I’m about to buy a 2-family where I’ll be living in one unit while renting the 2nd floor out. I’m aware of the IRS rule that states passive losses cannot be deducted if your AGI is over 150k. I’m also aware of filing as a ‘real estate professional’ but there’s no way I can gain that status
However, passive losses can be accumulated over years and offset when you sell the property. Does anybody know if can you offset them against non-passive income like my regular job’s salary? So for eg: if my accumulated passive losses over 10 years of holding the property total to 100k and my salary in the selling year is 100k, would I pay no taxes that year?
In the year you sell the property the suspended passive losses will be released on the 8582 and will go to line 23 of Sch E, and from there to line 17 of the 1040.
So, yes. If you in fact had suspended losses of $10k per year for 10 years, this would offset a $100k salary.
However, if you’re losing $10k per year, you are probably in a negative cashflow situation and might want to rethink your strategy. This might be ok if you are planning for the property to increase substantially in value over the term. But losing $100k in cash to save $30k in taxes is not smart.
mcwagner - I think you may be right. I’ve been struggling with numbers last few days and understanding how multi-family taxation works (new to this and a 1st time homebuyer). Can you help me crunch some numbers?
I’m not buying a 2 family to become a real estate investor but simply to help out paying some of my mortgage
Assume these numbers for the whole bldg (I’ll stay on 1st floor and rent 2nd floor and both units are equal square footage)
purchase price as of 1/1/2012 - $600,000 (I’ve deducted the land value from this number)
Sale price as of 12/31/2021 - $900,000 (I’ve deducted the land value from this number)
Annual rent - $17,000
Annual costs (utilities, property tax, mortgage interest etc) - $27,000
Depreciation - ???
Can you help me with the calculations and how things will look like in 2022 when I sell the property with these numbers? I will be accumulating losses every year since AGI > 150k
I can tell you how YOUR numbers will look when you sell. This will only be as accurate as your estimates and assumptions. If you want real-world projections, you need to start with real-world assumptions. I always get suspicious when I see a bunch of nice, round, lots of zeroes numbers.
ie: Taxes aren’t $6,000. They are exactly $6,318 this year and have historically increased by an average of 2% per year for the last 5 years, and so a 2% increase per year for the next 10 years is a reliable estimate. Repeat for every expense line item.
- Land is important. don’t ignore it.
1a. How did you arrive at your land number?
- I would assume that in a 2-family building the utilities are split. This makes utils in the rental meaningless for your calculation (except for vacancy costs). If some utils are split, but not all, then you need to split your calculations.
2a. Don’t forget vacancy costs.
- Your 10-year 133% appreciation in value looks… “optimistic.”
3a. Maybe try a best/worst case analysis
This is not a “back of a napkin” analysis situation. You need a detailed detailed detailed financial and CASHFLOW projection. It’s real money you’re putting on the line.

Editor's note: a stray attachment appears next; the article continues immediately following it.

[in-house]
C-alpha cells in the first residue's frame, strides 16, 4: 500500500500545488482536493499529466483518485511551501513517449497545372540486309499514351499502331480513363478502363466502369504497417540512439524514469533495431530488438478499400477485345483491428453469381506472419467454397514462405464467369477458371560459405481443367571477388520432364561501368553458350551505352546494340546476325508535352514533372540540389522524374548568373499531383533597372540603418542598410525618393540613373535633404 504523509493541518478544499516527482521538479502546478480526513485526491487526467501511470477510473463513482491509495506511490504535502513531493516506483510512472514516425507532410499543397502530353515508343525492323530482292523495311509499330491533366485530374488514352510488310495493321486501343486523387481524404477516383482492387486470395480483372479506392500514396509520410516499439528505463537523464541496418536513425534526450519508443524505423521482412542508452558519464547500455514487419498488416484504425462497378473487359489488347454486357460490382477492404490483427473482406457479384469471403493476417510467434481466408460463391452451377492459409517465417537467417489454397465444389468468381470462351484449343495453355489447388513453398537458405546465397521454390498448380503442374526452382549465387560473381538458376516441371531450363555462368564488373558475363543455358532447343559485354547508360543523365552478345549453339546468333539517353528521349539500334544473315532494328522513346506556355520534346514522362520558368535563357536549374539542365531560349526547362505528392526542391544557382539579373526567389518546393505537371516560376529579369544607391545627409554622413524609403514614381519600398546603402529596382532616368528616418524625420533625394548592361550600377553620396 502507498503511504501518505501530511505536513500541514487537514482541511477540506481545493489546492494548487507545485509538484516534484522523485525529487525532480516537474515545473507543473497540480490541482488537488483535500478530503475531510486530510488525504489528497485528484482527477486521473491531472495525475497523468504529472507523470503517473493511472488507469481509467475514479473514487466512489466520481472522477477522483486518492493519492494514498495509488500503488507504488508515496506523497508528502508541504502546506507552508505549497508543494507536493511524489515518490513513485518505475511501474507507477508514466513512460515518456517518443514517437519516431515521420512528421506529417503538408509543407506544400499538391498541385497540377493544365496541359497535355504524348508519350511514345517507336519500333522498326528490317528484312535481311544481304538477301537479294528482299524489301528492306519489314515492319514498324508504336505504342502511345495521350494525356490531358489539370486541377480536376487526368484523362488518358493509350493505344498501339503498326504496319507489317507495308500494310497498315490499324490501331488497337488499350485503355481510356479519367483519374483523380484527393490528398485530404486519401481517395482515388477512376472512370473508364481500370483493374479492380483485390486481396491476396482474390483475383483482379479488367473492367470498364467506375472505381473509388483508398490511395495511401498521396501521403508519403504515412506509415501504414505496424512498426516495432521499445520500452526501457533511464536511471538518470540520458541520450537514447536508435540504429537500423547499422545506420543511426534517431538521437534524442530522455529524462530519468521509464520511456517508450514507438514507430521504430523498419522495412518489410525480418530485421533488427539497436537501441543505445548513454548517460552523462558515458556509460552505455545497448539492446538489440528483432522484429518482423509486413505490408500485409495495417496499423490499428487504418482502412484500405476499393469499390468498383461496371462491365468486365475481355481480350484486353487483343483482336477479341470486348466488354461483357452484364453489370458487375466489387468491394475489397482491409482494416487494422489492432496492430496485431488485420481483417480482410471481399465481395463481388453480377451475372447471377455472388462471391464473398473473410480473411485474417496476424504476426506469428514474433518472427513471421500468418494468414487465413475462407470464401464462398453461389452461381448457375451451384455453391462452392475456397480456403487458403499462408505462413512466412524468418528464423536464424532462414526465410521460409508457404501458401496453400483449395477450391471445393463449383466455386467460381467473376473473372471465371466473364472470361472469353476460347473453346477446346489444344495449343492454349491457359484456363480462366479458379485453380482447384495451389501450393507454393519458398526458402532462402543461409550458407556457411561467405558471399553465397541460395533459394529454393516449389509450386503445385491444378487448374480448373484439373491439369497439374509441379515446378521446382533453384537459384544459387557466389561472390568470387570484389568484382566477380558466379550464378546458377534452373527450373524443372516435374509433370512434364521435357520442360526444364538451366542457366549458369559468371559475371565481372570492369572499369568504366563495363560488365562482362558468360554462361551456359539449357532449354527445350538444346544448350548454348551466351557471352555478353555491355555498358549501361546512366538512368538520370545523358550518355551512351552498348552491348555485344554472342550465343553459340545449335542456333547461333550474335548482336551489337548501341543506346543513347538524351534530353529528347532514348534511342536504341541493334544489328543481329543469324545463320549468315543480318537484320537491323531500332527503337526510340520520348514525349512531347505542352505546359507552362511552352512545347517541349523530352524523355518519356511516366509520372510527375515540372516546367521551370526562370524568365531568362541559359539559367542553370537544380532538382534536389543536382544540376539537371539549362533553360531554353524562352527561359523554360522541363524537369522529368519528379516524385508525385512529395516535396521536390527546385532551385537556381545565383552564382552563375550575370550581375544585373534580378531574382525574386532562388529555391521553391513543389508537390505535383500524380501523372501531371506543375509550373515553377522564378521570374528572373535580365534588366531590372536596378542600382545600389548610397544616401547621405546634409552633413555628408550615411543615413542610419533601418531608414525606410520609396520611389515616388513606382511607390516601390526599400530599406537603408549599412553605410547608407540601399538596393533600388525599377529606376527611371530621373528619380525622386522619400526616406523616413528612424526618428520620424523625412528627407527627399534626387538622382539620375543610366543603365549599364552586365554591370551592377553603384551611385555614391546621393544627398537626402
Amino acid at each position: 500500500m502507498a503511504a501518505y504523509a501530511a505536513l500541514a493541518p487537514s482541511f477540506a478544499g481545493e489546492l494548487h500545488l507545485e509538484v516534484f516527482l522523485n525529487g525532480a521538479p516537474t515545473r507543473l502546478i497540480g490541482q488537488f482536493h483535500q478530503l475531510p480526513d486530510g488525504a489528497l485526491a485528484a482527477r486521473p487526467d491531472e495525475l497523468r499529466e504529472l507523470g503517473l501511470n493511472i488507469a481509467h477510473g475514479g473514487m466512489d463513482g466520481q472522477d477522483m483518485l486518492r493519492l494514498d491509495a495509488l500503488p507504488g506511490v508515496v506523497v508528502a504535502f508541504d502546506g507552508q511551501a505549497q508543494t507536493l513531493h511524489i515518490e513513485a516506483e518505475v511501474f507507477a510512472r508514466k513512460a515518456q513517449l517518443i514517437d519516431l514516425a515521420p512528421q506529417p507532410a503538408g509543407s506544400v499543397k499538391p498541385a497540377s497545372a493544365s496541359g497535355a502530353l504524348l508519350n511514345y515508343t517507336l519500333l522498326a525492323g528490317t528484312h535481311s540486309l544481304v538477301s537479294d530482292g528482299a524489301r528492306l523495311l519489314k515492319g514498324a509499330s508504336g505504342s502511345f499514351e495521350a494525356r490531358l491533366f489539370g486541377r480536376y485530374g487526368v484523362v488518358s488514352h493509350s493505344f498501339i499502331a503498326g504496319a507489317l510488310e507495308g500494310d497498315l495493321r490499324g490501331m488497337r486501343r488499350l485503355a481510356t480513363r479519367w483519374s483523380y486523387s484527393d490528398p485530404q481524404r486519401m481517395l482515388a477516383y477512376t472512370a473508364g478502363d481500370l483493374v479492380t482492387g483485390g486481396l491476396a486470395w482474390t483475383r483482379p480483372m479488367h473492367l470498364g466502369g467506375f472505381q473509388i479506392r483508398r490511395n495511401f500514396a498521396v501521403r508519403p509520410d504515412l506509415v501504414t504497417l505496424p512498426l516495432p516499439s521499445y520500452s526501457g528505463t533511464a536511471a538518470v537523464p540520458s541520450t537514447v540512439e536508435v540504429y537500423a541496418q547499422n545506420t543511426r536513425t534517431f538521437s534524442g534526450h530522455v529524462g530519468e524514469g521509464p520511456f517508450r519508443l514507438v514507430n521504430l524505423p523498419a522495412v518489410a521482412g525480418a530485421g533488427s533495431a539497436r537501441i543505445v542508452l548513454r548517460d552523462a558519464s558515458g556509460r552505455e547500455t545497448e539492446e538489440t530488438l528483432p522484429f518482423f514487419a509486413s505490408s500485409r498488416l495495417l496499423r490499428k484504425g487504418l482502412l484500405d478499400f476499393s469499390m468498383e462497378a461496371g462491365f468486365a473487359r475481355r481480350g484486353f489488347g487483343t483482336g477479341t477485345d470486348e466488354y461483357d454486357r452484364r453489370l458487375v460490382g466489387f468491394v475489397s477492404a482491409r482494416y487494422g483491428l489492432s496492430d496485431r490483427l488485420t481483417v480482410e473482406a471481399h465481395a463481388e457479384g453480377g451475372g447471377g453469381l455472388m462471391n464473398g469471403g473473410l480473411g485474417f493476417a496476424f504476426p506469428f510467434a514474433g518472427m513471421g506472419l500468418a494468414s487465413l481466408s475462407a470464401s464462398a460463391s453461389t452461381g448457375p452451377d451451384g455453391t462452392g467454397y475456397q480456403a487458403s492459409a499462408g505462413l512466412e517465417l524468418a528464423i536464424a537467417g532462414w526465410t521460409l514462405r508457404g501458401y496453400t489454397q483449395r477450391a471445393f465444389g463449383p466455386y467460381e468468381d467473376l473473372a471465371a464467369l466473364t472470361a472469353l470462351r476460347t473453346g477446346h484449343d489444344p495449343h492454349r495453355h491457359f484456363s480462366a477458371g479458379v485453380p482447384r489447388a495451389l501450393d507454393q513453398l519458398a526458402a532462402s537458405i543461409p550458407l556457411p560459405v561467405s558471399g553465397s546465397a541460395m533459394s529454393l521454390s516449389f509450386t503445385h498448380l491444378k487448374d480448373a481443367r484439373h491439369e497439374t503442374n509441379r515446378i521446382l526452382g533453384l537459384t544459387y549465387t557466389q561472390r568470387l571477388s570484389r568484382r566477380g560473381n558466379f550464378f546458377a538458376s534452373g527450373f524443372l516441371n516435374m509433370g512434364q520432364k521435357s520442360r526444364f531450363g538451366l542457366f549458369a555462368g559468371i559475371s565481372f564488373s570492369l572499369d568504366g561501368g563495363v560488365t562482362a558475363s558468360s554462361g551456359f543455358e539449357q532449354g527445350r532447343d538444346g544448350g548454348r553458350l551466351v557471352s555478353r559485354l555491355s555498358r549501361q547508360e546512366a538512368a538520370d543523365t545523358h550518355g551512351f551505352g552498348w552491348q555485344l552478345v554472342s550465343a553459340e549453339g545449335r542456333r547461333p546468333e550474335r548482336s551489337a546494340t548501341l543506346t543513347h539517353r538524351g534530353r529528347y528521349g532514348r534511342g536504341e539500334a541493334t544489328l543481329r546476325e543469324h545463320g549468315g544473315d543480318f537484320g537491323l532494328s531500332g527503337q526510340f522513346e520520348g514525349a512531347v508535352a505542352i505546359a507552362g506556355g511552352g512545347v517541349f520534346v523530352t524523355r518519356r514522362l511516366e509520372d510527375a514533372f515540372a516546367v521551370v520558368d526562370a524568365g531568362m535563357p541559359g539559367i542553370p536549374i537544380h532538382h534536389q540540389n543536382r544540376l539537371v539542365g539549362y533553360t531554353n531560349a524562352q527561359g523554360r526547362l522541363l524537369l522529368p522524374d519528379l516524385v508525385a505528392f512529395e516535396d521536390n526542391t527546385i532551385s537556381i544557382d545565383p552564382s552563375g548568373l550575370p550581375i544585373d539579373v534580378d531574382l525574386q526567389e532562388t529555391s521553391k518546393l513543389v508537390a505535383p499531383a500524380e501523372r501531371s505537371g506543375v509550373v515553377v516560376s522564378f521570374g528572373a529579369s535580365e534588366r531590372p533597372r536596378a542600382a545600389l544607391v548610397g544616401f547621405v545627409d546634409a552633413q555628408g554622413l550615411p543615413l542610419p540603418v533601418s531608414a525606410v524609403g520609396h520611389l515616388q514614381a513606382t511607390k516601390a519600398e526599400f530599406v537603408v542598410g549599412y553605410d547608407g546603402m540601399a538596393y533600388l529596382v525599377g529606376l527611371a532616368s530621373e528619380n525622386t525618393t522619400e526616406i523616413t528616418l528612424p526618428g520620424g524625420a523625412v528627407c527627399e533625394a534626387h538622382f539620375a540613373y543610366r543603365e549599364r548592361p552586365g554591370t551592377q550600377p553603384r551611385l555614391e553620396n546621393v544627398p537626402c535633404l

Of course, it’s your money, not mine. Be as detailed as you like. Your resulting accuracy will deviate accordingly…
Honestly, all my numbers have been rounded up from the closest real world numbers except the appreciation. Point is I’ve not even made an offer on this house so it’s a presumptive situation at best at this point. I was told by the broker of the approximate land value but she is going to get me an exact number soon. I have calculated 17,000 as 10 months rent, not 12 months. I don’t mind you changing appreciation of the house over 10 years to a lesser value.
Point is - I’m looking to get an example of how to deduct these costs and then take that and put formulas in a spreadsheet (would be glad to share when I’m done with it). Before I make an offer, I’ll take all actual numbers and re-run all this.
Basically everything you spend on the rental is deductible.
Depreciation is the building (minus land) purchase price divided by 27.5 years. Use half this for the first year. [the actual calculation on your return may be different, but this will be close enough for your estimate].
Don’t forget regular repair expenses, new roof as needed, etc. cashflow is more important to you than income or tax.
Let’s clarify what Mark is telling you about depreciation.
You can’t depreciate land, only the cost of the dwelling structure. Since this is a duplex and you will be living in half and using the other half for a rental, only half of the dwelling structure can be depreciated.
Take the cost of the building, divide by 2, then divide again by 27.5. The result will be your annual depreciation expense starting in year two. For the first year, you prorate the annual depreciation to the month you put the property in service. Buy in June, you essentially have only 6 months of depreciation in the first calendar year of ownership.
The other half of the property is your primary residence. You can deduct half of the property taxes and mortgage interest attributed to your residence on Schedule A, but only if you itemize. You can’t deduct cost of repair, maintenance, upkeep for your residence. These are personal expenses and not deductible.
The other half of the property taxes and mortgage interest is attributed to the rental unit and can be deducted on Schedule E along with all costs of repairs, maintenance, and upkeep you spend directly on the rental unit. If you manage yourself, and do your own repairs on the rental, you labor is contributed free of charge. You can not take a deduction for your own labor. Paint the unit, for example, you can deduct the cost of paint and supplies but not your own labor.